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Title: Oxygen as a hatching cue for Aedes aegypti: a comparative study investigating differences in hatching behavior among generalist and domestic subspecies
Authors: Miller, Alexandra
Advisors: McBride, Lindy
Department: Ecology and Evolutionary Biology
Certificate Program: Global Health and Health Policy Program
Class Year: 2019
Abstract: Aedes aegypti is the primary vector of dengue fever, yellow fever, chikungunya, and Zika. These diseases are significant global concerns, with nearly 100 million annual cases of dengue fever alone. Aedes aegypti is such a successful vector of these diseases because it targets humans and human-dominated habitats. Dissolved oxygen is an important hatching cue for Aedes aegypti eggs because, if sufficiently low, it signals that there is ample bacteria present for larvae to feed on after hatching. However, human-stored water is relatively clean, and thus contains higher levels of dissolved oxygen than water that collects in a natural environment. We used three different hatching, humidity, and oviposition experiments to investigate how Aedes aegypti aegypti’s egg hatching behavior has evolved relative to the ancestral generalist subspecies, Aedes aegypti formosus. We focused on dissolved oxygen level, genetics, maternal and egg humidity, and oviposition patterning strategies. These experiments aimed to increase our understanding of how Aedes aegypti has evolved to better exploit human-dominated habitats. We found that the domestic aegypti does in fact appear to have altered its egg hatching behavior in order to exploit human-dominated habitats by hatching in water with high dissolved oxygen levels. We also found that maternal humidity plays an influential role in hatching behavior, and that domestic mothers may be more variable in their oviposition pattern strategies compared to generalist mothers. These results provide important information for public health interventions, highlighting the importance of improving water-storage techniques. The humidity data also calls for us to expect an increase in the range of Aedes aegypti and the diseases that it vectors.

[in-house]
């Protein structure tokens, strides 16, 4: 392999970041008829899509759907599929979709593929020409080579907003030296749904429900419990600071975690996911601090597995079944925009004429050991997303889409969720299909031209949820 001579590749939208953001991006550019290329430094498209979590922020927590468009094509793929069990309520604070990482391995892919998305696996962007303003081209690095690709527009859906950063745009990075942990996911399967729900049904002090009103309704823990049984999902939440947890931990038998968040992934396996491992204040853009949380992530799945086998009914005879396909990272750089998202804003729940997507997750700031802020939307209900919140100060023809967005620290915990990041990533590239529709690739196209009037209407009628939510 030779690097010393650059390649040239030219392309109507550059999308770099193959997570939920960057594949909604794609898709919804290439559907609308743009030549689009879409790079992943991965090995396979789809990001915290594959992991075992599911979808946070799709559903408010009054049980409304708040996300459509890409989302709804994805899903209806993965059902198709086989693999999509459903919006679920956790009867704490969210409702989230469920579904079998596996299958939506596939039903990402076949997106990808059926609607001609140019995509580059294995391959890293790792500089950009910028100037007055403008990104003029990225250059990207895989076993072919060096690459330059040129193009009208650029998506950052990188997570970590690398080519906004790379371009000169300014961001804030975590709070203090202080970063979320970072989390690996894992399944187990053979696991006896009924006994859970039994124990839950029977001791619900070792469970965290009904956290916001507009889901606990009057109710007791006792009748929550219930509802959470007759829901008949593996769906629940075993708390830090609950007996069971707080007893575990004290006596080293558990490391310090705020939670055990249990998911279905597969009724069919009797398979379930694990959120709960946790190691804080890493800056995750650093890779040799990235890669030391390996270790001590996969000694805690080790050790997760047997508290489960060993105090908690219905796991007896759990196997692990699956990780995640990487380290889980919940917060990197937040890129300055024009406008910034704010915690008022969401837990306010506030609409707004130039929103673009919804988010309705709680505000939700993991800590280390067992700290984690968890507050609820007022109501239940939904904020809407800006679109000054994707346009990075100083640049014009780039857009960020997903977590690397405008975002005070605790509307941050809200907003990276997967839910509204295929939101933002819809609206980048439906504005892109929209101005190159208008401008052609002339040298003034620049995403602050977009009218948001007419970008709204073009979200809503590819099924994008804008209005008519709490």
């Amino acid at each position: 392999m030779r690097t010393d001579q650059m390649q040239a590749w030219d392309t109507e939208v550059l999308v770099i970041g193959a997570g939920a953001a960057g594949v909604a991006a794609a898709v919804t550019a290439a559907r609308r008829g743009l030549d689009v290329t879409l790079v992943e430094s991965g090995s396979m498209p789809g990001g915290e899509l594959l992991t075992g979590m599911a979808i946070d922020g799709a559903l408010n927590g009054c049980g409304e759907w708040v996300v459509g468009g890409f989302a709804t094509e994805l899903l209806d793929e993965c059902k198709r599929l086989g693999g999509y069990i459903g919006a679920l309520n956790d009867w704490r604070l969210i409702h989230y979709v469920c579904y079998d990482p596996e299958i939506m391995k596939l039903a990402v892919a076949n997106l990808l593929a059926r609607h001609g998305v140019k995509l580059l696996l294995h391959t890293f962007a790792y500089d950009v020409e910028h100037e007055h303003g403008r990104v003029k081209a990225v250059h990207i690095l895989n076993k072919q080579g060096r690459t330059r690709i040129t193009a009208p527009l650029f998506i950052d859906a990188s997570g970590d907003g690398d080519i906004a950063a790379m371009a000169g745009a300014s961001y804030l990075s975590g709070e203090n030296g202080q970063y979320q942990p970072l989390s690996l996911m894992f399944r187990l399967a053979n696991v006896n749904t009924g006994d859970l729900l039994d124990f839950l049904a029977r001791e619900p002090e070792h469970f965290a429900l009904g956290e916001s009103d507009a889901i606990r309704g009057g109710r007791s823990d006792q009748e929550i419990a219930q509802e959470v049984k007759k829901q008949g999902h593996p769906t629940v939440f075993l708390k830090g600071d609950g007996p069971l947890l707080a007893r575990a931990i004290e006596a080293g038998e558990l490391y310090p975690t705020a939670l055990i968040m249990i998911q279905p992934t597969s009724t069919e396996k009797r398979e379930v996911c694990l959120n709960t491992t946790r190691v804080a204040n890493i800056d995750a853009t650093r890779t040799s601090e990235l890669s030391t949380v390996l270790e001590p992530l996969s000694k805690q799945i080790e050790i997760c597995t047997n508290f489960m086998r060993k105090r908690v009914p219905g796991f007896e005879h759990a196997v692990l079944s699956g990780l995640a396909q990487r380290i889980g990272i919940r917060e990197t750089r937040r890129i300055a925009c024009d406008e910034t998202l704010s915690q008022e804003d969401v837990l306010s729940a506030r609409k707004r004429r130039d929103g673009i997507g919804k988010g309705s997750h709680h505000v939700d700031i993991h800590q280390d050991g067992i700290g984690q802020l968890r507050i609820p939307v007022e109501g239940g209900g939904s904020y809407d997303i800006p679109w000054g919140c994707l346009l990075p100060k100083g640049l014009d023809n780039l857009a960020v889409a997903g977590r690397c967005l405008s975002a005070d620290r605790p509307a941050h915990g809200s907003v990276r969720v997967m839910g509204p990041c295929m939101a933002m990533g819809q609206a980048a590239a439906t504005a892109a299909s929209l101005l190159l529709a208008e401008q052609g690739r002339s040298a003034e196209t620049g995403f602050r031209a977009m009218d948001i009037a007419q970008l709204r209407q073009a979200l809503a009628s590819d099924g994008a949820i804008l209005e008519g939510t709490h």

Type of Material: Princeton University Senior Theses
Language: en
Appears in Collections:Ecology and Evolutionary Biology, 1992-2022
Global Health and Health Policy Program, 2017-2022

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